Human Rights Bill consultation - questions and answers: easy read version

The easy read version of the independent analysis of responses to the consultation on A Human Rights Bill for Scotland.

Putting rights into law

This part of the consultation is about putting 4 treaties into Scots law.

Treaties are human rights laws that have been agreed by lots of countries around the world.

The 4 treaties are:

1. International Covenant on Economic, Social and Cultural Rights, called ICESCR for short.

ICESCR is a big list of human rights to try and make our lives better.

They include rights about:

  • our work
  • our education
  • our basic needs

2. Convention on the Elimination of All Forms of Discrimination Against Women, called CEDAW for short.

CEDAW is a big list of rights for women.

It says that women and girls should be treated equally.

3. Convention on the Rights of Persons with Disabilities, called CRPD for short.

CRPD is a big list of rights for disabled people.

It says that disabled people have the same rights as everyone else.

4. International Convention on the Elimination of All Forms of Racial Discrimination, called ICERD for short.

ICERD is a big list of rights to stop people being treated differently because of their race.

Race means our background and things like:

  • coming from different places
  • having different skin colours
  • having passports from different countries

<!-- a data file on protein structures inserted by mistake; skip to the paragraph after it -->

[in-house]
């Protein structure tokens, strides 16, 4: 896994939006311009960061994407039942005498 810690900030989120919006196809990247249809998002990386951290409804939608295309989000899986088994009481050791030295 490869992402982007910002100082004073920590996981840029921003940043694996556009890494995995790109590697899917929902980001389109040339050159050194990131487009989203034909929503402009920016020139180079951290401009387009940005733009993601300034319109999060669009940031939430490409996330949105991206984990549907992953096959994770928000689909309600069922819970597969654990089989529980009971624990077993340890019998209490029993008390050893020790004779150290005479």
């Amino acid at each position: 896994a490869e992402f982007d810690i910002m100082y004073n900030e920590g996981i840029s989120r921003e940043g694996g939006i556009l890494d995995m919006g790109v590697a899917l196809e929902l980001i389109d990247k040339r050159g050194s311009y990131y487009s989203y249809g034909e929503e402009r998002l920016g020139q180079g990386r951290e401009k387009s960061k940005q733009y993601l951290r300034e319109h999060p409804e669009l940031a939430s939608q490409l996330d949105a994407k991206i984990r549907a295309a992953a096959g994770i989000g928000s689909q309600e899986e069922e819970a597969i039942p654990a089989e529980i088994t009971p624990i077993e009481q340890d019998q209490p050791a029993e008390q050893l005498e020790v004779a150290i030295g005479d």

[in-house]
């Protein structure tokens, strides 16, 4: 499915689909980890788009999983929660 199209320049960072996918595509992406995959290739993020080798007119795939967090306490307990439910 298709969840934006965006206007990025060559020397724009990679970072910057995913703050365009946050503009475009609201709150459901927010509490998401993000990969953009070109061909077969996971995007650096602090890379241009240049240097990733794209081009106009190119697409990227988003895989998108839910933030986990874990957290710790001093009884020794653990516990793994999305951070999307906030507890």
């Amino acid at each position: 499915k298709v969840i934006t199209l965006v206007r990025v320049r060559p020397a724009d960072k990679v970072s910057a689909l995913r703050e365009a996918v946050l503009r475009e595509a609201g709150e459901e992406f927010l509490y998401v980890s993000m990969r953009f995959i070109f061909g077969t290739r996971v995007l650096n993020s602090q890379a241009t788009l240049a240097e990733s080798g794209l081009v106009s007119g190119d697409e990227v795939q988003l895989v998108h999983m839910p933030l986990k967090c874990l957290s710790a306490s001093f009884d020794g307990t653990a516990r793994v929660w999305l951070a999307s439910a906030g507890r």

What people told us about putting rights into law

Lots of people said they liked having human dignity in the new laws.

Human dignity means being treated as a whole person, with feelings and needs.

Some people asked for clearer information about:

  • human dignity
  • how human dignity becomes part of the Minimum Core Obligations

Minimum Core Obligations are the basic levels of human rights that must always be given.

People also liked some of the ways we are putting the treaties into Scots law.

This is also called the model of incorporation.

They liked that we are putting the rights into law.

But some people want to see stronger protections for vulnerable groups, especially disabled people.

Vulnerable groups are groups of people who may need extra protection because of reasons like:

  • their age
  • their disabilities
  • their risk of being hurt or harmed

Most people agreed that there should be a first step for public organisations like hospitals, schools and police to plan for human rights.

And then have a second step where human rights must happen.



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